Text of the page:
This exercise follows on from Basic SQL Injection, so make sure you have completed that exercise before starting this one. Some additional SQL knowledge is needed for this exercise, specifically related to SQL’s UNION operator. UNION will be used to combine two SELECT statements: one baked into the application, which we cannot change, and another which we are injecting into the application in order to probe the database or extract data from it.
The exercise requires you to use the Immersive Labs platform, so make sure you have set up access before you begin.
Login to Immersive Labs and start the SQL Injection: UNION lab.
Click on the Info button at the top-right of the screen to reveal the information panel and read through its contents. Refer back to this where needed as you work through the exercise.
When the virtual desktop is visible, click on the Network button at the top-right of the screen and make a note of the target’s IP address. To access the web application, run the Chromium web browser and enter the aforementioned IP address in the browser address bar.
Click on the Tasks button at the top-right of the screen to reveal the tasks panel. Review the nine questions. Return to the tasks panel as you work through the exercise, answering each question. You can click Submit after entering each answer, to check whether you have answered correctly.
Find the part of the application that allows user input and experiment
with it. Try inputs such as
ruby, for which you should see
some output displayed by the application. Then answer Question 1.
See the Hints section at the bottom of this page if you need help.
Using the discussion of
UNION on the information panel as a guide,
inject SQL that will help you determine how many columns are vulnerable.
Then answer Questions 2 & 3. See the Hints section at the bottom of
this page if you need help.
Now inject SQL that will help you to answer Questions 4 & 5. As before, use the information panel to guide you. See the Hints if you need help. Make a note of the table names and the column names for both tables, as you’ll need these later.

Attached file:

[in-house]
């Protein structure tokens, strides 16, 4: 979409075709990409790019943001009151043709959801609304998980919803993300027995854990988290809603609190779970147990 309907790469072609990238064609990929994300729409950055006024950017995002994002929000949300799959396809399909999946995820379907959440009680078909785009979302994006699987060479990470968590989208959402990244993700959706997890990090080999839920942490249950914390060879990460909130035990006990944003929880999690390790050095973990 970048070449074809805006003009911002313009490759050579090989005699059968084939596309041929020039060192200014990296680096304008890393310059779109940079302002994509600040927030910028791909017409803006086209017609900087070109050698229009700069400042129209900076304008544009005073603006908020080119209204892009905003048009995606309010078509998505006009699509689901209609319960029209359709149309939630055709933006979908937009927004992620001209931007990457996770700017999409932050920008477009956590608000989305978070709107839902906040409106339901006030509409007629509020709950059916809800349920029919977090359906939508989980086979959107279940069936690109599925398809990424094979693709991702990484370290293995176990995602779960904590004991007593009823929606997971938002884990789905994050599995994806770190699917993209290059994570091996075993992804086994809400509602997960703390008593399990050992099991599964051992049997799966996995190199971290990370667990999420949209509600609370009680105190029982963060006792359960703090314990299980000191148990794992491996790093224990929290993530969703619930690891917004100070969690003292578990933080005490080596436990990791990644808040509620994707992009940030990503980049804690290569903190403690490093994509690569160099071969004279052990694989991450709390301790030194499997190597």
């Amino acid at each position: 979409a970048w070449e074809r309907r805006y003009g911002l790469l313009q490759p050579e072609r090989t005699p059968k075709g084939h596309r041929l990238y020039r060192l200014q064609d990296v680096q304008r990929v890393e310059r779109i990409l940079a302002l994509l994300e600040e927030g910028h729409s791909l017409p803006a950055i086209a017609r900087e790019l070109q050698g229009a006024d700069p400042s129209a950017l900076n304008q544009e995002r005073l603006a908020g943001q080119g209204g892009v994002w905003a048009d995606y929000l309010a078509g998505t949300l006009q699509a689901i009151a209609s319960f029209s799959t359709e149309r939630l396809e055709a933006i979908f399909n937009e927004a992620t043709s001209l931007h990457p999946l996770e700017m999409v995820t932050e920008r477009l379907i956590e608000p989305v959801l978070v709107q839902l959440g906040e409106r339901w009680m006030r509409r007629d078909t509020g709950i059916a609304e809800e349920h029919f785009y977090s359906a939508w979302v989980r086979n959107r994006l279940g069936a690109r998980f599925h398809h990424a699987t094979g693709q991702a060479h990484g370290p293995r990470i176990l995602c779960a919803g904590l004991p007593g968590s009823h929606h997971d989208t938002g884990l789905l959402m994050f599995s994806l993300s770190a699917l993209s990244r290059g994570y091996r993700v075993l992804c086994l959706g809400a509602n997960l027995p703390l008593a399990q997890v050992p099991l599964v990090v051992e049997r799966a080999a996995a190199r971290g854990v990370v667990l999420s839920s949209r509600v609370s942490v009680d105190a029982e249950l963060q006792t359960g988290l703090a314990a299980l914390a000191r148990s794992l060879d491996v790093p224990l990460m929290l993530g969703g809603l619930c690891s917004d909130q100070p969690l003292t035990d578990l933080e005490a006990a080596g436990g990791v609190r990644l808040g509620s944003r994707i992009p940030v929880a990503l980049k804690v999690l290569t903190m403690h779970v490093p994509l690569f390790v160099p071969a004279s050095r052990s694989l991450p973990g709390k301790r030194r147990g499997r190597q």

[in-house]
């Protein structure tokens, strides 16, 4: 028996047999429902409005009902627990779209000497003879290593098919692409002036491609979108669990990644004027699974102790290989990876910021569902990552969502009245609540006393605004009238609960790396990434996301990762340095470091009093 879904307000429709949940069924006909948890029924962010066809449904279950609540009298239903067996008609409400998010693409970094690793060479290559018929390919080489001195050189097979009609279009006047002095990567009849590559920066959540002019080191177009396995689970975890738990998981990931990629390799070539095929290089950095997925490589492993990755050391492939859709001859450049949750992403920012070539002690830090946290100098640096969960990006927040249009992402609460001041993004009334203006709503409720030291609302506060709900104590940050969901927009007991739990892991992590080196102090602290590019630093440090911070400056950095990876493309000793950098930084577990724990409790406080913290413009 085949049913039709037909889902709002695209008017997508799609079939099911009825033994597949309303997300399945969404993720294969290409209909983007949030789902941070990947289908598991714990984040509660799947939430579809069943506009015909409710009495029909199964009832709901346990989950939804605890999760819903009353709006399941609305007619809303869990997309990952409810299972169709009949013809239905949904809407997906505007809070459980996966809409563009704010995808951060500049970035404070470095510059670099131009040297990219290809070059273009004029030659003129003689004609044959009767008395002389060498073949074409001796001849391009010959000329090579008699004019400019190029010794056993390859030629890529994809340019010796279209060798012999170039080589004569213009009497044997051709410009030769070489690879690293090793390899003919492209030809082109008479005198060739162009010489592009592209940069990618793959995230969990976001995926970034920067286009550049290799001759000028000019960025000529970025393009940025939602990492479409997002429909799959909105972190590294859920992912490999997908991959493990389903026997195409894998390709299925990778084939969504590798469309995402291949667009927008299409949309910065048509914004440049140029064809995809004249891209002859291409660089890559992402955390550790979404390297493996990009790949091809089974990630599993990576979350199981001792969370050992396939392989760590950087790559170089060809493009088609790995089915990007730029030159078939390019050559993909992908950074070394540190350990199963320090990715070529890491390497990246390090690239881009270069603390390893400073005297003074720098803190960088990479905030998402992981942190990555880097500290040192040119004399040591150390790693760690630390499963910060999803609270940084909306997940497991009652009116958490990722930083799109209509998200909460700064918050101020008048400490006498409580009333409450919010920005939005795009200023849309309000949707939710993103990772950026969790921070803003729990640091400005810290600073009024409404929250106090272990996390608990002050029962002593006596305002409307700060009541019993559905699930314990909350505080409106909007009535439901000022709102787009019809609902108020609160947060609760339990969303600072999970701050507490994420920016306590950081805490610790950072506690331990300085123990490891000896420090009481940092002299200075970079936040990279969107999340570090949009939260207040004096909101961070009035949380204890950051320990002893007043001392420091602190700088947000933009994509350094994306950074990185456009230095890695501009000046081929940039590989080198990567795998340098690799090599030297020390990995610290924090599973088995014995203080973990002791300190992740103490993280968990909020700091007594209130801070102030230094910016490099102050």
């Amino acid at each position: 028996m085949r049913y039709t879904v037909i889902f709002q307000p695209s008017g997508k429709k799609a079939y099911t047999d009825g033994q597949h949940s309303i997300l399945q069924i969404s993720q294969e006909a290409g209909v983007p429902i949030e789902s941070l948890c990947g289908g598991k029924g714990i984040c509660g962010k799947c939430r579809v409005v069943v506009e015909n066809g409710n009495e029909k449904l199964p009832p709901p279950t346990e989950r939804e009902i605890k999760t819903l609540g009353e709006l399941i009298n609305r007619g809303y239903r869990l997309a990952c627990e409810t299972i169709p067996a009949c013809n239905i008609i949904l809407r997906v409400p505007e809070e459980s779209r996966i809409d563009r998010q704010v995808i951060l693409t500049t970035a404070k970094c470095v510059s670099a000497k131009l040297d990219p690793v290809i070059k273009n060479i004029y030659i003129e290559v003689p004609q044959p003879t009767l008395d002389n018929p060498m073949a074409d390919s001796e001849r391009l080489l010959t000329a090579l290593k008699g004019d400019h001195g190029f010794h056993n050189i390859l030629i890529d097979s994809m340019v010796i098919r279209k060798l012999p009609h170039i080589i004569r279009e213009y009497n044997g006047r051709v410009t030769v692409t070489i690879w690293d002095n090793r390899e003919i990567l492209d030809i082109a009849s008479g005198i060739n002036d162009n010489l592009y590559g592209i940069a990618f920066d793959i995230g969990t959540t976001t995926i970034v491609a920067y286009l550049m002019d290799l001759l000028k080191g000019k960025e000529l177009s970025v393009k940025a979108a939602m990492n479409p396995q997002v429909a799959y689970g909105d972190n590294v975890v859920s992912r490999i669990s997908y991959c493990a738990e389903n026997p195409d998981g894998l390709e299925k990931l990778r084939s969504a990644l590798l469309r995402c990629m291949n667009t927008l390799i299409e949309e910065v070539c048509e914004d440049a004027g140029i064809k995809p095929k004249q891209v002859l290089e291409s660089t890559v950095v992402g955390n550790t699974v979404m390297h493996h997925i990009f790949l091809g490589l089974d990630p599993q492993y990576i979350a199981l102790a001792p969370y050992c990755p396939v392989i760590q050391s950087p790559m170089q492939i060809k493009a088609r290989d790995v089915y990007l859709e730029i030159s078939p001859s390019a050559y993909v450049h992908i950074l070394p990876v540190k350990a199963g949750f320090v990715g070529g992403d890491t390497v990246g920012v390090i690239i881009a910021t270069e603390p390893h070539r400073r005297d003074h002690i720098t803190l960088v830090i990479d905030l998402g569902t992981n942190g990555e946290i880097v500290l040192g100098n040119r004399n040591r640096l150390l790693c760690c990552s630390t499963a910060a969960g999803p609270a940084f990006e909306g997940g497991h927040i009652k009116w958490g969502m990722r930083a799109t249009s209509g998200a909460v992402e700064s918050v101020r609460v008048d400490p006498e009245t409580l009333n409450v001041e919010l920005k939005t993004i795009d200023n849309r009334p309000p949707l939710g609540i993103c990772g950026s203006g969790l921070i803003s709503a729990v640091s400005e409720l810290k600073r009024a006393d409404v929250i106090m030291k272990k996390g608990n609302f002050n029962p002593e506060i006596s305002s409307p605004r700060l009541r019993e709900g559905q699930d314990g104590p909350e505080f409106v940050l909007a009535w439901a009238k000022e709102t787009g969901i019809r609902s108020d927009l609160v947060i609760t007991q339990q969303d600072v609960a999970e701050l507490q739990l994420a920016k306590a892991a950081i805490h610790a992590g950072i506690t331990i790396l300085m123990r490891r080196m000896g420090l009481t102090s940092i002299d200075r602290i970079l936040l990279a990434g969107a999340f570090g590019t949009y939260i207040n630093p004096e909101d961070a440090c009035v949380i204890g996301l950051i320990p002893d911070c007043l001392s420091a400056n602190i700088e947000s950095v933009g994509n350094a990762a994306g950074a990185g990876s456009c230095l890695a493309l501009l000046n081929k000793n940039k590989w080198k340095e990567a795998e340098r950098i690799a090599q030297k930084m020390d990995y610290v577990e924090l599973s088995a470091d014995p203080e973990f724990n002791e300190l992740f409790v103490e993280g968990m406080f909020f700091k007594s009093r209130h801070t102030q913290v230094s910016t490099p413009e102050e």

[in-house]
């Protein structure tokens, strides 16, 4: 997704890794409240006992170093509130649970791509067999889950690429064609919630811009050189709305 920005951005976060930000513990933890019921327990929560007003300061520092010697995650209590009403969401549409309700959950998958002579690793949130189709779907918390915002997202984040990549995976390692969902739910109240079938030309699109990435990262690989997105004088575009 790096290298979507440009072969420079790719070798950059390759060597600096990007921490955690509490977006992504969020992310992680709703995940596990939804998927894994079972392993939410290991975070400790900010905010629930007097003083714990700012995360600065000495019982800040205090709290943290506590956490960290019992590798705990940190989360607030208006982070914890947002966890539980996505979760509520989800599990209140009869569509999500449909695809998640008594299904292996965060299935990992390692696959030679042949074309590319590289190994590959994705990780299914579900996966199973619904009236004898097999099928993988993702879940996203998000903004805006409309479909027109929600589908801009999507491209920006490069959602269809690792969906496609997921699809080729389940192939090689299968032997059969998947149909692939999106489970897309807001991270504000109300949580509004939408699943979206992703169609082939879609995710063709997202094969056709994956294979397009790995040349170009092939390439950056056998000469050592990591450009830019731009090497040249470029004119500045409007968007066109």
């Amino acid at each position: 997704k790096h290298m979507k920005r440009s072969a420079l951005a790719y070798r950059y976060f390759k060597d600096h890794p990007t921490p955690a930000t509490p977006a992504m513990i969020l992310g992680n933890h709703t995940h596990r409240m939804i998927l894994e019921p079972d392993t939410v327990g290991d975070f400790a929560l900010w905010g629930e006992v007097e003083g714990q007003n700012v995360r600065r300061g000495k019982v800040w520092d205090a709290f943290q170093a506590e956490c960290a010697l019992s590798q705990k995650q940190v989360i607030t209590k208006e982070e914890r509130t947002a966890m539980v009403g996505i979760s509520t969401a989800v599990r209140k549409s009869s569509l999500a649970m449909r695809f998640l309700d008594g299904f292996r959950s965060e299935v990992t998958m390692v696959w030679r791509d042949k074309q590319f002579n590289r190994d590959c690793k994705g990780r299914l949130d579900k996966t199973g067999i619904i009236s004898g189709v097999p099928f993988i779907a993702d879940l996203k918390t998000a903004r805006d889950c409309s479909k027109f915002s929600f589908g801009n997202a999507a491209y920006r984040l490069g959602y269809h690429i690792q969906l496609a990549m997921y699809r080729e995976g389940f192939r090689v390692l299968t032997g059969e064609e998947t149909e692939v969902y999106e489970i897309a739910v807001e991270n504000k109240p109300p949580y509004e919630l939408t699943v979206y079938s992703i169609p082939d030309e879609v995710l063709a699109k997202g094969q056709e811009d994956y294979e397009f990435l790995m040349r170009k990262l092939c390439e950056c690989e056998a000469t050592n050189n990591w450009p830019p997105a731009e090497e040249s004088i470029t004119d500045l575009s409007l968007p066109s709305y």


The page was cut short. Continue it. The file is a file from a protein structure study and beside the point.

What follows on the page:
In probing the database structure, you will have determined that the
customers table stores email addresses and credit card numbers.
Questions 6 & 7 ask you to find the email address of one individual and
the credit card number of a different individual. To answer these
questions, inject some SQL that uses
UNION with a
SELECT on the
customers table. See the Hints section if you need help.
Questions 8 & 9 ask you to find the company of one individual and the balance owed by a different individual. Both of these tasks involve the other table, whose name and column names you determined when probing database structure. You can use the same approach here as for Questions 6 & 7, modifying the table name and column names as appropriate. See the Hints if you need help.
If you want to investigate a more automated approach to probing a database and extracting data, try the lab on sqlmap.
For Question 1, examine the URL of the search results page to identify the relevant parameter. Alternatively, right-click on the page and choose View page source, then examine the HTML code for the form.
For Question 2, you’ll need to use
ORDER BY n. For example, try
this as input:
ruby' ORDER BY 1 #
You should still see 3 search results. Increase the value of
n by 1
each time, until you get an error. An error in this application will be
indicated by the search now failing to return any results, because you are
trying to order the results by a column that doesn’t exist.
The last value of
n that worked gives you the number of columns, from
which you’ll be able to deduce that there is only one possible correct
answer to Question 3.
For Question 4, you can just adapt the example given on the information panel under Determine the table names, changing it so that it uses the correct number of columns. The output should show you two table names, separated by a comma.
Similarly, for Question 5, just adapt the example given under Determine the column names so that it uses the correct number of columns. The example already has the correct table name. Remember to make a note of the column names that you see, and repeat for the other table, as you’ll need this information for later questions.
If you wanted to extract the first names of every customer, you could inject something like this:
999' UNION SELECT 1,2,group_concat(Firstname) FROM customers #
group_concat() function concatenates all the names into a single
value, thereby ensuring that we are selecting 3 things – a requirement
UNION to work in this scenario, where the unseen
statement used by the application is selecting from 3 columns.
To answer Question 6, you need to modify this example so that it
works for email addresses. You should also introduce a
that allows you to limit the results to showing the email of the specified
individual. A similar approach will work for Question 7. All you
need to do is change the column name and the
The same approach will work for Question 8 and Question 9, with appropriate modifications to table name and column names. If you haven’t already determined the column names for the other table, you can do so by injecting this:
999' UNION SELECT 1,2,group_concat(column_name) FROM information_schema.columns WHERE table_name="Private" #